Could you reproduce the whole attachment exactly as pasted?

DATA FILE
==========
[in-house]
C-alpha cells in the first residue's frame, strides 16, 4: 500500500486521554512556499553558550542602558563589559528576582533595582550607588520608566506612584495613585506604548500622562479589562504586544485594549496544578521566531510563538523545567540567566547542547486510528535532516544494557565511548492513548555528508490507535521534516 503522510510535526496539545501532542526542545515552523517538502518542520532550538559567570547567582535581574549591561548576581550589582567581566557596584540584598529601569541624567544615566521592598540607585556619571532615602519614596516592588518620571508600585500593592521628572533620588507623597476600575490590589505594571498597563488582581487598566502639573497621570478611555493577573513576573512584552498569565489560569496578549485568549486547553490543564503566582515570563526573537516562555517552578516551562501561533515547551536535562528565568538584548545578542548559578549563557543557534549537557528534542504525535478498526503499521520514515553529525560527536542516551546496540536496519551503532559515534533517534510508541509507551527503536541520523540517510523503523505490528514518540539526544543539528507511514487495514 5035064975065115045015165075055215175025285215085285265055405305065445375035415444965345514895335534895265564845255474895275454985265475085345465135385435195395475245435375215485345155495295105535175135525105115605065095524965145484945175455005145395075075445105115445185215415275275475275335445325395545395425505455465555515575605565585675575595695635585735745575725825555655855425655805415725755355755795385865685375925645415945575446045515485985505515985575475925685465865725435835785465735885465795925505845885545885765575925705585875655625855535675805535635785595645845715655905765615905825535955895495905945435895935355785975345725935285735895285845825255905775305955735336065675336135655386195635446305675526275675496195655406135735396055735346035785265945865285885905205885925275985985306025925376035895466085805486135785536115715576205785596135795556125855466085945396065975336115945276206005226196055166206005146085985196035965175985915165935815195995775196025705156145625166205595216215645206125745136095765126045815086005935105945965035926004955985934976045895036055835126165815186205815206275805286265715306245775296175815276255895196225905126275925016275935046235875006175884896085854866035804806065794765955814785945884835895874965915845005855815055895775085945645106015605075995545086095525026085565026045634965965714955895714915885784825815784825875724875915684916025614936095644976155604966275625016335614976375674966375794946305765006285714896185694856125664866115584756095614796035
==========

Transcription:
[in-house]
C-alpha cells in the first residue's frame, strides 16, 4: 500500500486521554512556499553558550542602558563589559528576582533595582550607588520608566506612584495613585506604548500622562479589562504586544485594549496544578521566531510563538523545567540567566547542547486510528535532516544494557565511548492513548555528508490507535521534516 503522510510535526496539545501532542526542545515552523517538502518542520532550538559567570547567582535581574549591561548576581550589582567581566557596584540584598529601569541624567544615566521592598540607585556619571532615602519614596516592588518620571508600585500593592521628572533620588507623597476600575490590589505594571498597563488582581487598566502639573497621570478611555493577573513576573512584552498569565489560569496578549485568549486547553490543564503566582515570563526573537516562555517552578516551562501561533515547551536535562528565568538584548545578542548559578549563557543557534549537557528534542504525535478498526503499521520514515553529525560527536542516551546496540536496519551503532559515534533517534510508541509507551527503536541520523540517510523503523505490528514518540539526544543539528507511514487495514 5035064975065115045015165075055215175025285215085285265055405305065445375035415444965345514895335534895265564845255474895275454985265475085345465135385435195395475245435375215485345155495295105535175135525105115605065095524965145484945175455005145395075075445105115445185215415275275475275335445325395545395425505455465555515575605565585675575595695635585735745575725825555655855425655805415725755355755795385865685375925645415945575446045515485985505515985575475925685465865725435835785465735885465795925505845885545885765575925705585875655625855535675805535635785595645845715655905765615905825535955895495905945435895935355785975345725935285735895285845825255905775305955735336065675336135655386195635446305675526275675496195655406135735396055735346035785265945865285885905205885925275985985306025925376035895466085805486135785536115715576205785596135795556125855466085945396065975336115945276206005226196055166206005146085985196035965175985915165935815195995775196025705156145625166205595216215645206125745136095765126045815086005935105945965035926004955985934976045895036055835126165815186205815206275805286265715306245775296175815276255895196225905126275925016275935046235875006175884896085854866035804806065794765955814785945884835895874965915845005855815055895775085945645106015605075995545086095525026085565026045634965965714955895714915885784825815784825875724875915684916025614936095644976155604966275625016335614976375674966375794946305765006285714896185694856125664866115584756095614796035